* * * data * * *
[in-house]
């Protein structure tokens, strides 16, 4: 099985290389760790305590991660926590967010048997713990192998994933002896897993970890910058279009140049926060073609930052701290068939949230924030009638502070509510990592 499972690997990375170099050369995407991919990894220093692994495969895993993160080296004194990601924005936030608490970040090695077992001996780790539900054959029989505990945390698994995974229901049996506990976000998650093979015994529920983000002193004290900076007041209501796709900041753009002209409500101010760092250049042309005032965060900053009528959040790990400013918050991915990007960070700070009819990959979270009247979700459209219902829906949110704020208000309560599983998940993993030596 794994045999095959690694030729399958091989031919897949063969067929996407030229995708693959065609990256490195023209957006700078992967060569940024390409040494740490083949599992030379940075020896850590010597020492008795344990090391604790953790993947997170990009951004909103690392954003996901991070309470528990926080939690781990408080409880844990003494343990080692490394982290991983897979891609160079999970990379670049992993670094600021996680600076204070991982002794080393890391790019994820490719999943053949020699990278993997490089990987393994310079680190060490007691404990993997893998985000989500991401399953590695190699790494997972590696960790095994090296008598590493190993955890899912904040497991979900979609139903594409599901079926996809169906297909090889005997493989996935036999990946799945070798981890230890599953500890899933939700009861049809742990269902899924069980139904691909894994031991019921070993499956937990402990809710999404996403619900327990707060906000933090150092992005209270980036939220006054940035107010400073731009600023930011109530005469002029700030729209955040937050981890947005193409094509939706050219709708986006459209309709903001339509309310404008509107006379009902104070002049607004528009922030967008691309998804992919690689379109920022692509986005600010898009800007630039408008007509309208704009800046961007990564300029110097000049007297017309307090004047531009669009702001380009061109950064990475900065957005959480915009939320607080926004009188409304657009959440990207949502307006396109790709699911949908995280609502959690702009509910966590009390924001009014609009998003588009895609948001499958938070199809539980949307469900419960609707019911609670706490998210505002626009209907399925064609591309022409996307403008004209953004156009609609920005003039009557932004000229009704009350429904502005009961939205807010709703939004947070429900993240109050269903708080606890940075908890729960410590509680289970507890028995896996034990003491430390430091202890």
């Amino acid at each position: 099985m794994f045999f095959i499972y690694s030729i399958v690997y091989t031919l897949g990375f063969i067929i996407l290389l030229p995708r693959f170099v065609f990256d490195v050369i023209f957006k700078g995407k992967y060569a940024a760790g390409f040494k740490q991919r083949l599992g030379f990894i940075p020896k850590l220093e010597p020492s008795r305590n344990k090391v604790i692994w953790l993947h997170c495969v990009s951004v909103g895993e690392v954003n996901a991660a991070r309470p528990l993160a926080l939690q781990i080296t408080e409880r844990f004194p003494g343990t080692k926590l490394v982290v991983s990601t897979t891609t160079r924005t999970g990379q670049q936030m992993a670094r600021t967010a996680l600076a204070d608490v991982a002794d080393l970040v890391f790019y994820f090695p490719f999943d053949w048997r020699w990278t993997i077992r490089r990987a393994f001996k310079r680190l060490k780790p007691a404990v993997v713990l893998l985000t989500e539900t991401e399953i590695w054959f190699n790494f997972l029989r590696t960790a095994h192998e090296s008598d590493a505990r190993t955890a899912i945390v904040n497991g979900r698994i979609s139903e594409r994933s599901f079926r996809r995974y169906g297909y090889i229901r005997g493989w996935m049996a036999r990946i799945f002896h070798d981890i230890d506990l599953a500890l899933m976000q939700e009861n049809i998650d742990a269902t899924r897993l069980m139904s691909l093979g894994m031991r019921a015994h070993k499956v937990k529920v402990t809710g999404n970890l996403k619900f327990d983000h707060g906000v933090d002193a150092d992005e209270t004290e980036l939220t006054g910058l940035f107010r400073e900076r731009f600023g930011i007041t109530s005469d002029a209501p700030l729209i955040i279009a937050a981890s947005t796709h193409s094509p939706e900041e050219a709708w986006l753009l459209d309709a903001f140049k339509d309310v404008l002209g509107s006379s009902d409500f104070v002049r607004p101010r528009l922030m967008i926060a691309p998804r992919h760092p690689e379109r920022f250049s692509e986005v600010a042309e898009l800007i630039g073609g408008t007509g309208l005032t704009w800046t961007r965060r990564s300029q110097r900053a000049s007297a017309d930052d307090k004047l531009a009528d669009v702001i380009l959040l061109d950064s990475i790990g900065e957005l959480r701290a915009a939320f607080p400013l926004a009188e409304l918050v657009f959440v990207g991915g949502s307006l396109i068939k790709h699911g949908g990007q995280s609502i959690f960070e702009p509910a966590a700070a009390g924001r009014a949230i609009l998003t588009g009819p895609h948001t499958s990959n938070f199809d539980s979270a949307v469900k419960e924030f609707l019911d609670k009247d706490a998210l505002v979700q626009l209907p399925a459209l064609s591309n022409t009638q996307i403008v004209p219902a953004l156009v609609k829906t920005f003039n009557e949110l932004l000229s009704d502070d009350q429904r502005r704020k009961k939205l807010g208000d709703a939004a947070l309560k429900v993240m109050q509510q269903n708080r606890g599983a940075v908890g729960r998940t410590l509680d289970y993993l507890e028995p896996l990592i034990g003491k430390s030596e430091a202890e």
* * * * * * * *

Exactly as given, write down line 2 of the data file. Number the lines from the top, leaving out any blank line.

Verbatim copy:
């Protein structure tokens, strides 16, 4: 099985290389760790305590991660926590967010048997713990192998994933002896897993970890910058279009140049926060073609930052701290068939949230924030009638502070509510990592 499972690997990375170099050369995407991919990894220093692994495969895993993160080296004194990601924005936030608490970040090695077992001996780790539900054959029989505990945390698994995974229901049996506990976000998650093979015994529920983000002193004290900076007041209501796709900041753009002209409500101010760092250049042309005032965060900053009528959040790990400013918050991915990007960070700070009819990959979270009247979700459209219902829906949110704020208000309560599983998940993993030596 794994045999095959690694030729399958091989031919897949063969067929996407030229995708693959065609990256490195023209957006700078992967060569940024390409040494740490083949599992030379940075020896850590010597020492008795344990090391604790953790993947997170990009951004909103690392954003996901991070309470528990926080939690781990408080409880844990003494343990080692490394982290991983897979891609160079999970990379670049992993670094600021996680600076204070991982002794080393890391790019994820490719999943053949020699990278993997490089990987393994310079680190060490007691404990993997893998985000989500991401399953590695190699790494997972590696960790095994090296008598590493190993955890899912904040497991979900979609139903594409599901079926996809169906297909090889005997493989996935036999990946799945070798981890230890599953500890899933939700009861049809742990269902899924069980139904691909894994031991019921070993499956937990402990809710999404996403619900327990707060906000933090150092992005209270980036939220006054940035107010400073731009600023930011109530005469002029700030729209955040937050981890947005193409094509939706050219709708986006459209309709903001339509309310404008509107006379009902104070002049607004528009922030967008691309998804992919690689379109920022692509986005600010898009800007630039408008007509309208704009800046961007990564300029110097000049007297017309307090004047531009669009702001380009061109950064990475900065957005959480915009939320607080926004009188409304657009959440990207949502307006396109790709699911949908995280609502959690702009509910966590009390924001009014609009998003588009895609948001499958938070199809539980949307469900419960609707019911609670706490998210505002626009209907399925064609591309022409996307403008004209953004156009609609920005003039009557932004000229009704009350429904502005009961939205807010709703939004947070429900993240109050269903708080606890940075908890729960410590509680289970507890028995896996034990003491430390430091202890």